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[145] Santa Ana, who had declared in favor of the Mexican constitution of 1824. It was exhibited in the fall of 1835, when the Texas citizens stormed and took San Antonio, then defended by General Cos, who had proclaimed that Texas should be content with any government that the Mexicans established. It was exhibited at the Alamo, when about 180 Texans, surrounded by Santa Ana's army, fought until there was only a woman and her child (Mrs. Dickinson) left alive in the fort to tell how bravely they had all fought to the death. It was exhibited at San Jacinto, where Gen. Sam Houston's small force, not half of that of the fortified enemy under Santa Ana, charged with the war cry, ‘Remember the Alamo!’ broke the enemy's line and put them to rout in twenty minutes. Although the general was wounded in the charge, the line rushed on, every man knowing what to do without further orders. It was exhibited at Monterey in the Mexican war, where the Texas soldiers, aided by volunteers from other States, entered the town, fought through the houses, from the housetops, through the streets, and drove the Mexicans into the grand plaza, when the Texans had to be called off to allow General Taylor to shell the huddled forces of the enemy, which soon brought out the white flag of surrender.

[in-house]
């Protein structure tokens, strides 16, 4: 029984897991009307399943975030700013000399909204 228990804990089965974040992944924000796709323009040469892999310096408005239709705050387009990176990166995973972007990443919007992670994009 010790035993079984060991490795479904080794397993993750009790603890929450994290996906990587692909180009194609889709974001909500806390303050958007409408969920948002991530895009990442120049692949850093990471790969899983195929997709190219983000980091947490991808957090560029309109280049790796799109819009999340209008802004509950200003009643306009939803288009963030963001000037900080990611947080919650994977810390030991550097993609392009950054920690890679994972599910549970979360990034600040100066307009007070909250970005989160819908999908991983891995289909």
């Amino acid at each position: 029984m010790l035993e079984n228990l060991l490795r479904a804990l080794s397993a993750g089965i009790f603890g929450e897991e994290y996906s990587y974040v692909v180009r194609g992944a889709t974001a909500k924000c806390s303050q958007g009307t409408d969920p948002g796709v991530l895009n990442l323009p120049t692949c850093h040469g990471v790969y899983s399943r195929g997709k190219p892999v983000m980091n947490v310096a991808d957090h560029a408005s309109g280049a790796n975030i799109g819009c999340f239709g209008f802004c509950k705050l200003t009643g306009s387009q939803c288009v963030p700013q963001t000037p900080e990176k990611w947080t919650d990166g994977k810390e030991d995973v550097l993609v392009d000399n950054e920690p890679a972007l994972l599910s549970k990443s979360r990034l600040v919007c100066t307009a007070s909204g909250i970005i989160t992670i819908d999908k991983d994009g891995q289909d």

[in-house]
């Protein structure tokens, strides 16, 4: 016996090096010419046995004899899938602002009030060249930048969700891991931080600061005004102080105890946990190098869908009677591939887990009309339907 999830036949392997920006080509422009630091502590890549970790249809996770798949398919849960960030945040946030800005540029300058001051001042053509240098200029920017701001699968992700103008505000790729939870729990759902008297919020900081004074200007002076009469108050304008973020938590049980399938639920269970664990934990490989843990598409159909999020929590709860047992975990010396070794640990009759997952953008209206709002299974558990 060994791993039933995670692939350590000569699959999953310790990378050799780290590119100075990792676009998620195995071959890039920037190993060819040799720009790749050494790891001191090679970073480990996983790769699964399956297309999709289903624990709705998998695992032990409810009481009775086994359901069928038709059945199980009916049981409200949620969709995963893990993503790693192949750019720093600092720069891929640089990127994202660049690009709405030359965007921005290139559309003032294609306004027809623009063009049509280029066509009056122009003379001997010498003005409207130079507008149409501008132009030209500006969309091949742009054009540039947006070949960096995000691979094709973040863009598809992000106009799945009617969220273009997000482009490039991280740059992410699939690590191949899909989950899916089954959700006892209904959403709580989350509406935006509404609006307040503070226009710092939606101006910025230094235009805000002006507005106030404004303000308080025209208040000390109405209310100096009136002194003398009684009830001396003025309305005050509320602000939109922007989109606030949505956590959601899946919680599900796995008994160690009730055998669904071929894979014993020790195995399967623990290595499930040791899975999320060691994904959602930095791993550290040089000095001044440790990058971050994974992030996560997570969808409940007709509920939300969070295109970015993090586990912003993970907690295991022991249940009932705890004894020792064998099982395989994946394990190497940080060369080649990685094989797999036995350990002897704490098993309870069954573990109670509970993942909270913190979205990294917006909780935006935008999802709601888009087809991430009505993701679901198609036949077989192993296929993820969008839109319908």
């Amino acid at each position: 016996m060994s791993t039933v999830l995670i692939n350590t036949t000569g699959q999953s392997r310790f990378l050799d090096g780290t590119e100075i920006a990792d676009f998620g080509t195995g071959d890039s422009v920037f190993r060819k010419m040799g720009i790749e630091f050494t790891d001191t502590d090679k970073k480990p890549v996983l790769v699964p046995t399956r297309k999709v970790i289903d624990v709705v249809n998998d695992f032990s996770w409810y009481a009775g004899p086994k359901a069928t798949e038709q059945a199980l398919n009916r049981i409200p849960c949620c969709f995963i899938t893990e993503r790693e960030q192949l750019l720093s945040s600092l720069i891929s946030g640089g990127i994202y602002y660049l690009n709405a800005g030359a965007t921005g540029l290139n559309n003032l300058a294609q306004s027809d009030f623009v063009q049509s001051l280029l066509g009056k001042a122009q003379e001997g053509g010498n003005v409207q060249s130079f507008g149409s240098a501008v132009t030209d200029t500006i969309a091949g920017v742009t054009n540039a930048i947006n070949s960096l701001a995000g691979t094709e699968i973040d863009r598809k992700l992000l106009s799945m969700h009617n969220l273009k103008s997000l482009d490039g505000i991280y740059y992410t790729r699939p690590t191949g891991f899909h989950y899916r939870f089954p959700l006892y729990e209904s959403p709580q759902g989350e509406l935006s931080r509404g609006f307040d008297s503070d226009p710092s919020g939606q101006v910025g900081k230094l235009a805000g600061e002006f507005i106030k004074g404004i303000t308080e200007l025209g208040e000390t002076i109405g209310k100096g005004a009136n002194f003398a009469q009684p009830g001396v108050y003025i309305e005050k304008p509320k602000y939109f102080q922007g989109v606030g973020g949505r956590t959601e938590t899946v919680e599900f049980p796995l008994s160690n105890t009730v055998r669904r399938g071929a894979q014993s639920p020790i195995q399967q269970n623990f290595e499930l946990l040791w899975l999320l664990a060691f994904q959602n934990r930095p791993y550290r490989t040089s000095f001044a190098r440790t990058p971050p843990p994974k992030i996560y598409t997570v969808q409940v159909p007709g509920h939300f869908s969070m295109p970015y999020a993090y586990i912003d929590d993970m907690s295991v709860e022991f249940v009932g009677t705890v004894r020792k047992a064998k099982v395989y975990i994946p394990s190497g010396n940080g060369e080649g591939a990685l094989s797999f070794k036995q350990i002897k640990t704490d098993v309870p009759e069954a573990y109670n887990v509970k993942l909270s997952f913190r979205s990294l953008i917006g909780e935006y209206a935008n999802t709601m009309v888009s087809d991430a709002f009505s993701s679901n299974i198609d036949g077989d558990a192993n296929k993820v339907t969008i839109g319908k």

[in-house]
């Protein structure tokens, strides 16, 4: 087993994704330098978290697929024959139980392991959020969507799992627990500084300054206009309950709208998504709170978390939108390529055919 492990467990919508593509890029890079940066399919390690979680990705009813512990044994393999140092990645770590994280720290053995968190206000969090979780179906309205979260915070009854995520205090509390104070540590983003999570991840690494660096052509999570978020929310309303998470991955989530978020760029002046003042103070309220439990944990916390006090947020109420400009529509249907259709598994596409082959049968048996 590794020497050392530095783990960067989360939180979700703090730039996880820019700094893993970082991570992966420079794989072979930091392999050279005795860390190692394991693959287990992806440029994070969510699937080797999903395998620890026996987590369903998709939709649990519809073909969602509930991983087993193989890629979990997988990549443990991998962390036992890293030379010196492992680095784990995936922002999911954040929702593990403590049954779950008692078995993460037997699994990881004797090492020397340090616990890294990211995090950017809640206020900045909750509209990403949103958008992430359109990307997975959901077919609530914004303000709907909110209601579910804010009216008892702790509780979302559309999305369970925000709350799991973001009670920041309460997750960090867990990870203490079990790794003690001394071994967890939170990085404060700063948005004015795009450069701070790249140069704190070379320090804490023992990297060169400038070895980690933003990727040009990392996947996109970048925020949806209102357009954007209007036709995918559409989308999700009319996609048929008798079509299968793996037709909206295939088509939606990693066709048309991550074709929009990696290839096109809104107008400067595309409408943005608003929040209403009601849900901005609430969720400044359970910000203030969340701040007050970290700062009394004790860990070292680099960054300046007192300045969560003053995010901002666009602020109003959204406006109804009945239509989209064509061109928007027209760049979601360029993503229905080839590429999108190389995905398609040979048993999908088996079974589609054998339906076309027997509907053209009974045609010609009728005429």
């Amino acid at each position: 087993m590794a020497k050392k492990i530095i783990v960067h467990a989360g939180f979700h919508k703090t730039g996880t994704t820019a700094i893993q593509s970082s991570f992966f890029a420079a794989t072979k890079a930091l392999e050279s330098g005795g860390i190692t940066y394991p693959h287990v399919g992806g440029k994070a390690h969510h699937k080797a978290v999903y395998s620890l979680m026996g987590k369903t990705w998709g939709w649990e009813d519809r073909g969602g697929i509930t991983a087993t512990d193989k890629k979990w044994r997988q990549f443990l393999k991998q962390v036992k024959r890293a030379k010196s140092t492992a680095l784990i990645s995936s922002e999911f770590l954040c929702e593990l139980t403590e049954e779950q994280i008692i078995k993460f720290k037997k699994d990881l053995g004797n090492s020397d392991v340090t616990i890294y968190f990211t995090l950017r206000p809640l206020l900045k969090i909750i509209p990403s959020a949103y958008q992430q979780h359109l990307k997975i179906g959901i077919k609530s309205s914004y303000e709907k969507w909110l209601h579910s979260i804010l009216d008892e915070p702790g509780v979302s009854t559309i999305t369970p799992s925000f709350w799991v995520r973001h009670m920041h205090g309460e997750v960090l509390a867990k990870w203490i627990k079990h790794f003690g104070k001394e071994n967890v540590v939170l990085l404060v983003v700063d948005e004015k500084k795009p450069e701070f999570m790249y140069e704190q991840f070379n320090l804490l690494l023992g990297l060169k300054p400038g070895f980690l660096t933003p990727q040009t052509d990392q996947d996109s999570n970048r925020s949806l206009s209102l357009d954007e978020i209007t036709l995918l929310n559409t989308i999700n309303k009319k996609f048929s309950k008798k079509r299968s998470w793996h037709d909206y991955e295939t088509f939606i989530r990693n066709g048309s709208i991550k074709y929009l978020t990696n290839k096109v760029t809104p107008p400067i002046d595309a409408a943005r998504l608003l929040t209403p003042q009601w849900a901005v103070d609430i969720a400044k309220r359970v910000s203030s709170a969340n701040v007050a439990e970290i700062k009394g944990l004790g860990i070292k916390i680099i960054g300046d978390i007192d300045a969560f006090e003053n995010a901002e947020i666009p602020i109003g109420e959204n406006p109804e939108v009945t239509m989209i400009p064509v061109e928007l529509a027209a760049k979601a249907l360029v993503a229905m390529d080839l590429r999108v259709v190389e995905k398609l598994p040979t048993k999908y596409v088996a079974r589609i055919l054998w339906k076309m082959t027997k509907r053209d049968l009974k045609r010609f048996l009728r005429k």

All these events gave martial education; education to those at home who beard and read and were inspired; education that taught the Texas soldier how to fight in the battles of the great war between the States. How well they practiced their lesson was reported by every officer who commanded them. Whoever led them in two or three hard battles secured promotion, so that the advancement of their commanders was a public compliment to the Texas soldiers prowess in arms.

The Texas soldiers in line of battle, with their attention intensely alive to what they were doing and how they should act, were cool enough and intelligent enough to pass the word along the whole line like an electric current;

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